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MagicalHacker

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About MagicalHacker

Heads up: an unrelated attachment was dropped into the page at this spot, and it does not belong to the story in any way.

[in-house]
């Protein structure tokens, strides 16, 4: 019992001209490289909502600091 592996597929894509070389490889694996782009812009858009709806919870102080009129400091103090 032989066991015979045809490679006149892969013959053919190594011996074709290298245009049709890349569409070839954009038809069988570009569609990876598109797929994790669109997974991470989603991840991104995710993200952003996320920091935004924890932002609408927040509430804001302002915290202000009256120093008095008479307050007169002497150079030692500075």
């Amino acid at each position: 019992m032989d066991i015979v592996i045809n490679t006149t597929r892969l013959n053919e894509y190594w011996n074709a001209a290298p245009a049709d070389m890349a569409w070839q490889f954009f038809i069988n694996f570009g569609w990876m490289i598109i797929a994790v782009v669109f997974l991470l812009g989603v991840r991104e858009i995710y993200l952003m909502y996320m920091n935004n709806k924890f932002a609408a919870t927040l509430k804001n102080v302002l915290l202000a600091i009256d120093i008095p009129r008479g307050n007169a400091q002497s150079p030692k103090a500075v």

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  1. My apologies for not posting this earlier, last week has been busy (and me being sick didn't help either). Attached is a list of 500 tower distributions fulfilling the following requirements: - each tower has a damage element (composite isn't used) and a damage type (splash or single target); - each 4-build has a covering element pair in both single target and splash towers, as per Cisz's suggestion; - each element has exactly four towers dealing damage of that element: one single target dual, one splash dual, one single target triple, and one splash triple; - each 4-build relies on as much elements for damage as logically possible (for 9 out of 15 builds, two elements are used as a single-target covering pair, and *the other two* are used as a splash covering pair; for the remaining 6 builds like ldwn, three pairs (lw, wn, nl) are covering (at least one single target and at least one splash), with the remaining element (darkness) not relied on for damage). These last two requirements were added because Cisz's requirement on its own permits far too many valid solutions, prompting me to find the "best" solutions among them (whatever that might mean). As you can see, this problem isn't solved yet - even with these additional niceness properties, there are still over 500 solutions. (This list of 500 solutions isn't complete at all - I just stopped generating more solutions at 500, given that I have absolutely no idea how many solutions there are in total and enumerating the complete list is *slow*. There could be ten thousand more solutions for all I know.) So, if you can think of more nice properties for tower distributions to have, please tell me and I'll try to reduce the solution space further. As a general rule, hard requirements on the distributions are relatively easy to solve, but optimizations ("please select the distribution that is as close as possible to the current distribution") are hard, so avoid those until nobody can think of any more hard requirements. eletd_tower_distribution_solutions_1.txt